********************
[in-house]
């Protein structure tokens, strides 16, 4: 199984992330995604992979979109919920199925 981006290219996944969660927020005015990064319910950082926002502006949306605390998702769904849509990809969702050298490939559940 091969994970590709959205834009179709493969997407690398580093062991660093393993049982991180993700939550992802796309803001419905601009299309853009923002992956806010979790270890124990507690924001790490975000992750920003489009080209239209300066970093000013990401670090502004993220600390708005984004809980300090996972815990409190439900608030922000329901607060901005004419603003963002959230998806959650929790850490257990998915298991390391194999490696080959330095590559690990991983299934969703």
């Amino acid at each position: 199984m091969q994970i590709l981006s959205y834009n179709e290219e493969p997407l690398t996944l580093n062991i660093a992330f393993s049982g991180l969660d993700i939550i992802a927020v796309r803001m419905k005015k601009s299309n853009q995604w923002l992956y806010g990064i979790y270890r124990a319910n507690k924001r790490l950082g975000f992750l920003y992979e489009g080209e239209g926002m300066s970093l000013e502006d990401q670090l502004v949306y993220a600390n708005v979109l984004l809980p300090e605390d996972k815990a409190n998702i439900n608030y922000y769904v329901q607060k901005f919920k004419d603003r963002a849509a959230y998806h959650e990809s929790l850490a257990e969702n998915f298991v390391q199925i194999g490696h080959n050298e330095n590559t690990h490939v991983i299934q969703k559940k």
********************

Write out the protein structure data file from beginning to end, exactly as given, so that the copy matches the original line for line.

[in-house]
């Protein structure tokens, strides 16, 4: 199984992330995604992979979109919920199925 981006290219996944969660927020005015990064319910950082926002502006949306605390998702769904849509990809969702050298490939559940 091969994970590709959205834009179709493969997407690398580093062991660093393993049982991180993700939550992802796309803001419905601009299309853009923002992956806010979790270890124990507690924001790490975000992750920003489009080209239209300066970093000013990401670090502004993220600390708005984004809980300090996972815990409190439900608030922000329901607060901005004419603003963002959230998806959650929790850490257990998915298991390391194999490696080959330095590559690990991983299934969703």
């Amino acid at each position: 199984m091969q994970i590709l981006s959205y834009n179709e290219e493969p997407l690398t996944l580093n062991i660093a992330f393993s049982g991180l969660d993700i939550i992802a927020v796309r803001m419905k005015k601009s299309n853009q995604w923002l992956y806010g990064i979790y270890r124990a319910n507690k924001r790490l950082g975000f992750l920003y992979e489009g080209e239209g926002m300066s970093l000013e502006d990401q670090l502004v949306y993220a600390n708005v979109l984004l809980p300090e605390d996972k815990a409190n998702i439900n608030y922000y769904v329901q607060k901005f919920k004419d603003r963002a849509a959230y998806h959650e990809s929790l850490a257990e969702n998915f298991v390391q199925i194999g490696h080959n050298e330095n590559t690990h490939v991983i299934q969703k559940k």